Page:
After two defeats on the bounce, Saturdayâ€™s game against Tonbridge was a must win game for Dulwich College, who were desperate to regain momentum having been unbeaten up to that point.
Tonbridge are no easy side to face though, they had been on a three game unbeaten streak since half term, and though they had lost four games before the break, they had been by a collective total of just fifteen points, three of the four were by two or less.
If there is one thing that Dulwich have become know for over these last three Schools Cup winning years though (other than that incredible maul!) it is their mental strength. Last year they were consistently underrated yet they defied those criticisms to go on to lift the NatWest Cup. Similarly this year, where after three cup wins in a row popular wisdom is that they surely cannot be that good again for a fourth year, yet their record and performances show otherwise. That takes tremendous strength of character.
That character was on full show on the lovely new Dulwich College 1st XV pitch as they showed tremendous strength in defence and some incredibly intelligent kicking to keep a desperate Tonbridge side at bay, whilst also scoring two superb tries to boot as they secured a 17-7 victory.
Tonbridge more than played their part, showing plenty of attacking threat and demanding that Dulwich raise their defensive game to that excellent level, whilst also defending brilliantly themselves, to the point that their work at the breakdown saw Tonbridge dominate possession for much of the game â€“ though Dulwich were happy to concede position in exchange for territory through much of the game, making possession stats somewhat skewed.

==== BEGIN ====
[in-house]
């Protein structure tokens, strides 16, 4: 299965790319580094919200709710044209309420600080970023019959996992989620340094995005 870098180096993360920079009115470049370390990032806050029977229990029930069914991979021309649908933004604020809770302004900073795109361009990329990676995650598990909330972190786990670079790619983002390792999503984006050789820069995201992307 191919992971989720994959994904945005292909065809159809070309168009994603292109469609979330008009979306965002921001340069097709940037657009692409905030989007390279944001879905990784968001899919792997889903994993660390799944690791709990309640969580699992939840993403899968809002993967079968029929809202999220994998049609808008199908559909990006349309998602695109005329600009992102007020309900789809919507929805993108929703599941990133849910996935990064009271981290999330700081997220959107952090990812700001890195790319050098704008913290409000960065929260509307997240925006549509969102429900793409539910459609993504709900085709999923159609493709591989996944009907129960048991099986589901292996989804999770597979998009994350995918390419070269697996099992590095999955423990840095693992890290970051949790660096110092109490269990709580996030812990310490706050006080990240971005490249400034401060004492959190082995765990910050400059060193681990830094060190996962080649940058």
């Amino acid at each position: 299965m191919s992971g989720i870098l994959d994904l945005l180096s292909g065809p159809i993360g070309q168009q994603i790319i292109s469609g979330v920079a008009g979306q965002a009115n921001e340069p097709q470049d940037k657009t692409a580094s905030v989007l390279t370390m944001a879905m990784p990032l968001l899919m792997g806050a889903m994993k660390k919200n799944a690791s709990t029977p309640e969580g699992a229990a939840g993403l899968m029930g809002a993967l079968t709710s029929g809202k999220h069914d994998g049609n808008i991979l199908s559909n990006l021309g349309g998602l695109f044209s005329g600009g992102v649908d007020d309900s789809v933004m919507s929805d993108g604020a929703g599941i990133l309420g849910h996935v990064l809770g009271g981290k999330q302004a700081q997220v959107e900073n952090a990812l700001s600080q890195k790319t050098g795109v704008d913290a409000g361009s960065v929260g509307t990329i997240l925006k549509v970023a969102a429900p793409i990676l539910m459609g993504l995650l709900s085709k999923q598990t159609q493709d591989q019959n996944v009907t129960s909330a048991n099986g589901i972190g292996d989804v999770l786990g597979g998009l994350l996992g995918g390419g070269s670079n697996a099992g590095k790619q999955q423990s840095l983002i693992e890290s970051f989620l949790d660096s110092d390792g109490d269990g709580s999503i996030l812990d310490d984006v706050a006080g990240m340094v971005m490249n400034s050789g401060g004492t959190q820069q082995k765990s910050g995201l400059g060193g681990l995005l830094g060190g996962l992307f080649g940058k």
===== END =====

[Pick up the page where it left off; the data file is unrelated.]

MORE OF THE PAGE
Through it all there was one man in both attack and defence for Dulwich who really stood out, left wing Reece Pinnock. It was only the second time that Fifteen Rugby had seen Pinnock in action, the first being at the St Josephâ€™s Festival. At St Joâ€™s he was excellent, scoring some brilliant tries, but it seemed yesterday that since then he has added even more to his game. Not only did he score a superb try to send his side 14-7 up just ahead of the break, he turned over ball repeatedly, sweeping in behind in tandem with his fellow back three players and providing a vital last line of defence.
It was a long long way from a one man performance though, and Dulwichâ€™s opening score demonstrated that as well as anything.
The try came within just a couple of minutes, Tonbridge were on the attack and looking threatening, however Dulwich secured the turnover, releasing full back Ralph Marchant from deep in his own 22.
Marchant scorched into the Tonbridge half before offloading to his supporting forwards. Some quick interplay between them saw right wing Omar Malik cut through surging from his right wing berth into the midfield and away and underneath the posts.
It was a brilliant piece of counter-attacking rugby, made through pace and precise passing. Against lesser teams it might have knocked the stuffing out of them but Tonbridge are a tough outfit, and as you would expect, they responded by raising their own game.